Illustration: Sarah Grillo/Axios
The U.S. Justice Department yesterday said it will appeal a federal judge's ruling that allowed AT&T to acquire Time Warner. Here's a breakdown, per yours truly and Axios' David McCabe:
Wait, didn't the deal already close? Yup. Several weeks ago.
You can unwind a closed deal? Indeed. For example, two Illinois-area hospitals merged in 2000 after receiving FTC approval, only to have a court rule seven years later that the deal had violated antitrust rules. The merger was unwound, but it was super messy.
This all seems ridiculous: Sure does, which is why a federal, pre-merger approval process was established in 1976 (i.e., Hart-Scott-Rodino). But I've heard rumor that not all government processes are perfect.
What happens now? A three-judge Appeals Court panel from the D.C. Circuit will hear the case, and likely rule by year-end. On the remote chance DOJ were to win, then it's expected that AT&T would appeal to the Supreme Court. One attorney I spoke with noted that a SCOTUS case likely would be heard by a court that includes recent Trump nominee Brett Kavanaugh, who has a long track record of favoring business in regulatory matters, making it highly unlikely DOJ could ever prevail in the end.
Why is DOJ appealing? I've not heard a compelling answer on this. Some conspiracy theories are that it's to appease the White House and/or Rupert Murdoch (i.e., put the screws to Comcast), but it strains at least a bit of credulity to think DOJ rank-and-file (i.e., those who do the actual work) would go along with that, particularly because a negative Appeals Court ruling may weaken DOJ's hand in other vertical merger oppositions (note: it is apparently letting CVS/Aetna go through).
But if AT&T lost: It would need to divest the Time Warner properties, via some sort of government-overseen process. You can't actually put the toothpaste back in the tube, such as clawing back payouts to old Time Warner shareholders or forcing Jeff Bewkes back from the beach, but you can basically create a new tube.
• Yesterday we discussed chipmaker Broadcom's $18.9 billion agreement to acquire CA, and all of the questions surrounding its strategic rationale. Notes:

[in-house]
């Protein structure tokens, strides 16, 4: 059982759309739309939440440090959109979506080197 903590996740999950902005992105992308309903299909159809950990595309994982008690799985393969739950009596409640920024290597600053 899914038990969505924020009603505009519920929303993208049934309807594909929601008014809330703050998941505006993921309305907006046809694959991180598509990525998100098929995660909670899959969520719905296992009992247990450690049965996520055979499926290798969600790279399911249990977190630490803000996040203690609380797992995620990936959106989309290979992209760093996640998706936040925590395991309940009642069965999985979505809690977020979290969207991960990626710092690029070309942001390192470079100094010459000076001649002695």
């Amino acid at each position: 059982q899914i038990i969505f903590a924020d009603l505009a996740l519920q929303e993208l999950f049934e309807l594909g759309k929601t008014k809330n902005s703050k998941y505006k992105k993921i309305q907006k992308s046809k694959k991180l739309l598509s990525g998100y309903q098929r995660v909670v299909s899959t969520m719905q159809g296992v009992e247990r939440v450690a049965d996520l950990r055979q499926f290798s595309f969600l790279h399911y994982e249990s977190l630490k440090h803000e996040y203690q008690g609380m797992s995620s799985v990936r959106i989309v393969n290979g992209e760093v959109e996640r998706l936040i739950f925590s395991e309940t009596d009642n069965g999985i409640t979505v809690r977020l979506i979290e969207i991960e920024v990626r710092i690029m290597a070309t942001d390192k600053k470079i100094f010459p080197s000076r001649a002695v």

• Coming attractions: Axios has learned that DraftKings is back in fundraising mode, speaking with prospective investors about a $200 million raise at a $1.5 billion pre-money valuation.
• Robotic wreck: We've also learned that Jibo, a Boston-based maker of family-friendly social robots that raised over $60 million in VC funding, is seeking a buyer. The company has laid off all but 5 employees, including the closure of its California office (the layoffs were first reported last month) but is continuing to sell product in the interim.
• Just because: By this time next week, there will be only one Blockbuster store left in America, as two Alaskan outposts are shuttering. It's located in Bend, Oregon. May it live forever.
• GoGoVan, a Singapore-based on-demand delivery van service, raised $250 million in new funding. InnoVision Capital led, and was joined by Cainiao, Russia-China Investment Fund, Hongrun Capital, Qianhai Fund of Funds, and 58 Daojia Group. http://axios.link/8Ydm
• MediaMath, a New York-based operating system for marketers and ad agencies, raised $225 million from Searchlight Capital Partners. It previously raised over $100 million from Spring Lake Equity Partners, Akamai, Safeguard Scientifics, Catalyst Investors and Observatory Capital. http://axios.link/5SFQ
• UrbanVolt, an Ireland-based solar power-as-a-service company for corporate clients, raised $65 million from UK investment firm Low Carbon. www.urbanvolt.com
• Paidy, a Japanese startup that lets consumers shop online without credit cards, raised $55 million in Series C funding. Itochu Corp. led, and was joined by Goldman Sachs. http://axios.link/9kR0
• Greenhouse, a New York-based recruiting platform, raised $50 million from Riverwood Capital. http://axios.link/ZL12